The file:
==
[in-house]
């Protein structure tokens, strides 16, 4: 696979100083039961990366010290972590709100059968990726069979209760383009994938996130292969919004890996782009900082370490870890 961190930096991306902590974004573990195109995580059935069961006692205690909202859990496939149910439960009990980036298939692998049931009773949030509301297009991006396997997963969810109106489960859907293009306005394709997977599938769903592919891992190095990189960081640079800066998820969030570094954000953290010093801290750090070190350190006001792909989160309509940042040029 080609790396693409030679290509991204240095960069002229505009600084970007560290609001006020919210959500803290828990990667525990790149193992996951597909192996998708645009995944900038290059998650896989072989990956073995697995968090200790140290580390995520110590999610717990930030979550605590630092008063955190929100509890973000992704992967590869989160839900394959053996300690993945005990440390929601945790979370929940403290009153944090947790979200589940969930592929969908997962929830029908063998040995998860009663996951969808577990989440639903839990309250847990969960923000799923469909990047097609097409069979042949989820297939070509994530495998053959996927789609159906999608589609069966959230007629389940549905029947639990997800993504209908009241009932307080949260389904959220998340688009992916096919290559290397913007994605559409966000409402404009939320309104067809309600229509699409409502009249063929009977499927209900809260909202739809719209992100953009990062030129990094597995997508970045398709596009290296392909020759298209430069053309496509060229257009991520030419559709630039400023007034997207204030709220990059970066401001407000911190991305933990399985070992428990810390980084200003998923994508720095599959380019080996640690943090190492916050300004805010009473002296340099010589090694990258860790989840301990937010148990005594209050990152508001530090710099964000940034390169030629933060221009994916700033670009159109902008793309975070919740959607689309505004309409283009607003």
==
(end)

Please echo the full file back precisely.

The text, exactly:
[in-house]
């Protein structure tokens, strides 16, 4: 696979100083039961990366010290972590709100059968990726069979209760383009994938996130292969919004890996782009900082370490870890 961190930096991306902590974004573990195109995580059935069961006692205690909202859990496939149910439960009990980036298939692998049931009773949030509301297009991006396997997963969810109106489960859907293009306005394709997977599938769903592919891992190095990189960081640079800066998820969030570094954000953290010093801290750090070190350190006001792909989160309509940042040029 080609790396693409030679290509991204240095960069002229505009600084970007560290609001006020919210959500803290828990990667525990790149193992996951597909192996998708645009995944900038290059998650896989072989990956073995697995968090200790140290580390995520110590999610717990930030979550605590630092008063955190929100509890973000992704992967590869989160839900394959053996300690993945005990440390929601945790979370929940403290009153944090947790979200589940969930592929969908997962929830029908063998040995998860009663996951969808577990989440639903839990309250847990969960923000799923469909990047097609097409069979042949989820297939070509994530495998053959996927789609159906999608589609069966959230007629389940549905029947639990997800993504209908009241009932307080949260389904959220998340688009992916096919290559290397913007994605559409966000409402404009939320309104067809309600229509699409409502009249063929009977499927209900809260909202739809719209992100953009990062030129990094597995997508970045398709596009290296392909020759298209430069053309496509060229257009991520030419559709630039400023007034997207204030709220990059970066401001407000911190991305933990399985070992428990810390980084200003998923994508720095599959380019080996640690943090190492916050300004805010009473002296340099010589090694990258860790989840301990937010148990005594209050990152508001530090710099964000940034390169030629933060221009994916700033670009159109902008793309975070919740959607689309505004309409283009607003």